Since its inception, the aim of “The System of Objects” exhibition was to showcase the attitude of Greek art collector Dakis Joannou, in a project exemplarily expressed by the collaboration with architect Andreas Angelidakis, which arose from the encounter of these two prominent figures of the international cultural scene. Angelidakis, alongside Maria Cristina Didero, present Joannou’s world in an uncommon and unusual way, inspired by Jean Baudrillard’s seminal 1968 book The System of Objects. The exhibition sheds light onto the various collections Joannou has put together over years of passionate dedication (contemporary art, design and fashion) and takes them into the space of the Deste Foundation with the purpose of “reloading” them all. Seen from a new perspective, the Deste building is nevertheless a protagonist: approached as a chaotic and misleading path along which the audience's perception of the pieces on show is continuously challenged. As the show opens, Domus publishes a conversation between Angelidakis, Joannou, and architect and artistic director of the Deste Foundation Yorgos Tzirtzilakis.
Yorgos Tzirtzilakis: What is this exhibition?
Andreas Angelidakis: It’s a tumble through the collections of Dakis Joannou.
Dakis Joannou: This exhibition adds a new approach, yet one that brings the Dest Foundation back to the point where it started. It is a mixture of all the elements of culture, from visual arts to sound pieces, design, architecture, fashion — everything. The famous project back when we were thinking of starting the COCCA, which was never realised, of course, was a kind of theoretical approach which, strangely enough, we are given the opportunity to try out today, thirty years later. The concept of Andreas Angelidakis fuses all the collections together.
AA: What was this project?
DJ: It was one of the projects we were considering in 1983, shortly before the establishment of Deste, with Germano Celant and Efi Strousa, and was called COCCA (Centre for Contemporary Culture and Art). The idea was to create a venue in Athens which would combine everything. It was a conceptual project, which was not based on the concept of a museum of contemporary art. I remember talking about it with Jannis Kounellis, who disagreed; he wasn’t interested in something like this, and claimed that art was autonomous. He said that art was art, and everything else was different. This was one of the first projects of Deste, even before the beginning of the collection. So today it seems that a whole circle is completed, although in a different way, of course.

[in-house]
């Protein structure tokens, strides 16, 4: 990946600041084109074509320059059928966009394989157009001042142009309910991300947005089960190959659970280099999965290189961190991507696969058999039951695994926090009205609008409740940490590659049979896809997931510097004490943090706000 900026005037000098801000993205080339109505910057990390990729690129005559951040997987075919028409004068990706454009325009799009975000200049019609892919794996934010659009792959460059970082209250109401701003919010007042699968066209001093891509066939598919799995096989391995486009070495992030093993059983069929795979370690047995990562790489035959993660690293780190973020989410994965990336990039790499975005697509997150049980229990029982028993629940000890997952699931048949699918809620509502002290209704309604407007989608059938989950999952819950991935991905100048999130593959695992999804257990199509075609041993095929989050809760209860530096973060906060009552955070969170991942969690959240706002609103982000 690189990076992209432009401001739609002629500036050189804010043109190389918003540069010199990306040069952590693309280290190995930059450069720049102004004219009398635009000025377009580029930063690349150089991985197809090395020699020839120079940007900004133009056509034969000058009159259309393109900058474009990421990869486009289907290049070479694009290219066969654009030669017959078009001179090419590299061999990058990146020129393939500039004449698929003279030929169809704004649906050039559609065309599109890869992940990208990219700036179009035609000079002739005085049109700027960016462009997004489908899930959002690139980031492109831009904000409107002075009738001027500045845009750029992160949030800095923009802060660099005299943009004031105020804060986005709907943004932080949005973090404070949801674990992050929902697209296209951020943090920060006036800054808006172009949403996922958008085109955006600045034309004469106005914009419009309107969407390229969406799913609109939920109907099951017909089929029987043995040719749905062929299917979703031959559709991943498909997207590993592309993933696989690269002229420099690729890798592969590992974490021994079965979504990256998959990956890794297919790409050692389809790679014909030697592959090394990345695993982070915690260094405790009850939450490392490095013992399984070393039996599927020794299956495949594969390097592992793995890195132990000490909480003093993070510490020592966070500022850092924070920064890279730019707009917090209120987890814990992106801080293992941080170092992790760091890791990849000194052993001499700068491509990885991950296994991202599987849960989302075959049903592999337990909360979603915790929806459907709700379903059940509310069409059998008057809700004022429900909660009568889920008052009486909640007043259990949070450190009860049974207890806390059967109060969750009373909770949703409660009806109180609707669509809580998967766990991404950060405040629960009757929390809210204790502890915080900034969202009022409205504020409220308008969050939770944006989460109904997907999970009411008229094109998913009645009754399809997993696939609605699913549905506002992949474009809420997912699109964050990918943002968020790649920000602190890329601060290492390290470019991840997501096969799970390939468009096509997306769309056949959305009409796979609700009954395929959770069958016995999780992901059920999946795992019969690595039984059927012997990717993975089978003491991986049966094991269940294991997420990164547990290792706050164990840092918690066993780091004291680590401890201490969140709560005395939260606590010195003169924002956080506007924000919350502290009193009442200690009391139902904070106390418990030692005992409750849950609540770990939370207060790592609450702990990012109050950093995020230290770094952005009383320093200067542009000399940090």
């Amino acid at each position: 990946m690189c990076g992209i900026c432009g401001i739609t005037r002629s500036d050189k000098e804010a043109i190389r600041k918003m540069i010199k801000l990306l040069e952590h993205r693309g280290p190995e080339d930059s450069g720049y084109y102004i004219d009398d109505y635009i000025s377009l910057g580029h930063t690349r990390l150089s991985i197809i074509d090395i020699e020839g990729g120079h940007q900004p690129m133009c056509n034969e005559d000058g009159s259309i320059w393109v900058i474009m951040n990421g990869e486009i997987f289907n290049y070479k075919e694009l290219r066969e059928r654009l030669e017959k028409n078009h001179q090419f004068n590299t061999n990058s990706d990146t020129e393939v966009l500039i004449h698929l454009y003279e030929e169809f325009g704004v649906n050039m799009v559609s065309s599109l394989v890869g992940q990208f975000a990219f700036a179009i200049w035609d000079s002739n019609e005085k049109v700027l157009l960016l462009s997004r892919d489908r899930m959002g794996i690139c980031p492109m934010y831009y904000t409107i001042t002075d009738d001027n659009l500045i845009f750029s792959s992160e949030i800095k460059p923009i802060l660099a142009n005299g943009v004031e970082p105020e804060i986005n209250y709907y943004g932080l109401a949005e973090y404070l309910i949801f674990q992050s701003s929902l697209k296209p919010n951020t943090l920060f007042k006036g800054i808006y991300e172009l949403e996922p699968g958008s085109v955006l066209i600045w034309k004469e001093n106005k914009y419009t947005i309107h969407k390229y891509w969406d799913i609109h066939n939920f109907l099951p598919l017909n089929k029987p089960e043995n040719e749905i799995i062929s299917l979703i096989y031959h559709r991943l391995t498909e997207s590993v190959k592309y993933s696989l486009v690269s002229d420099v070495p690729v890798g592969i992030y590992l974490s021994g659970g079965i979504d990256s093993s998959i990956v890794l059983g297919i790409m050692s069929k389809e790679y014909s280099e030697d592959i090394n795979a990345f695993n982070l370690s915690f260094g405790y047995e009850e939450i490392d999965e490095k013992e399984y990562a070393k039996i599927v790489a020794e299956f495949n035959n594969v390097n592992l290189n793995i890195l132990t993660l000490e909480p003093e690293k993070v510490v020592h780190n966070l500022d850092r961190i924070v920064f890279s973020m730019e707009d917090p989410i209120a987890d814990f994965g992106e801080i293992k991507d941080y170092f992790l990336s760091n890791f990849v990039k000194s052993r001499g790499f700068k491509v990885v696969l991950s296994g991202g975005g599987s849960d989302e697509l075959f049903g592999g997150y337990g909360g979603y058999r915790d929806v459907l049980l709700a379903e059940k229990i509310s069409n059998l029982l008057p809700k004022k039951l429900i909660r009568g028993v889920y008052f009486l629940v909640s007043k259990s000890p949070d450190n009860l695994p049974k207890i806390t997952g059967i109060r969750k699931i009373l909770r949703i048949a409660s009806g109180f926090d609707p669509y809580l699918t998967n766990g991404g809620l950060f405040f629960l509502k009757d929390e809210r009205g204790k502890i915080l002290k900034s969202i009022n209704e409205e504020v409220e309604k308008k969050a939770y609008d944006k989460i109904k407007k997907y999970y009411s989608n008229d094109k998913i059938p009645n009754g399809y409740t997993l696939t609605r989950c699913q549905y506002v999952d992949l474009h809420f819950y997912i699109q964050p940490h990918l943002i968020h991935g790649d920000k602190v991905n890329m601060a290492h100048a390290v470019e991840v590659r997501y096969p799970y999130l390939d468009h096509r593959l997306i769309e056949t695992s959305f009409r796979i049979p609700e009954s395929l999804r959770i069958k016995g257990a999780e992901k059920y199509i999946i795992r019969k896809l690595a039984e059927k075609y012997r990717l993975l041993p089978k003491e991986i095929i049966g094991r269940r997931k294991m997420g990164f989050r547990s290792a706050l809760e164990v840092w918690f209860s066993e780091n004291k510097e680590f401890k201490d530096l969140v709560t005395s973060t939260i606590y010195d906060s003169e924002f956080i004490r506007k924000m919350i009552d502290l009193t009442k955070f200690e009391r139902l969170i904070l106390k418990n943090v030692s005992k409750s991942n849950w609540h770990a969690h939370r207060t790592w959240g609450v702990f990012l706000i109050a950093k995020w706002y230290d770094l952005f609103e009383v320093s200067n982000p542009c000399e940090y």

AA: It’s a kind of archaeology. Some exhibitions in the history of Deste, such as Cultural Geometry (1988), included objects as well. You often had this...
DJ: The juxtaposition.
AA: Yes, the juxtaposition. It is also evident in some of the first catalogues of DESTE, as well as later, in the texts of Jeffrey Deitch — for Everything that's Interesting is New (1996), I think — where he talks about DJs doing remixes. This thought was there behind many of these shows, but perhaps it never emerged in the exhibition itself. It was in the catalogues like a sentiment, an intention.
DJ: Essentially, the whole collection is about contemporary culture as a whole. It is not an academic collection about art history. So indirectly, perhaps, this whole thing was expressed more recently through the fashion collection. Now you add the other collections as well, and it gets enhanced.
YTZ: In terms of the changes to the building, and vis-a-vis “Collecting Architectures”, last years' collaboration with the Columbia University Graduate School of Architecture, would you say we have a better understanding on the kind of building needed to nurture a collection?
DJ: There were two components to "Collecting Architectures"; the studio where students came up with projects for the city of Athens and the seminar where graduate students researched an impressive number of buildings dedicated to private collections. Obviously there is not one clear typology for this type of building, but maybe with the System of Objects project we have a chance to further investigate the relationship of the exhibition space to the exhibition narrative, and both to the building of the foundation itself. Both the space and the narrative were developed by Andreas as a single “object”, which is maybe the advantage of having a curator that is an architect at the same time...
AA: I always try to convince people that I'm not a real architect, because architects tend to have a precise object in their mind and use all possible solutions to lead to the exact realisation of that object. In that respect I try to think more like a gardener, just planting the seeds and creating the conditions for a happy garden. Or a building.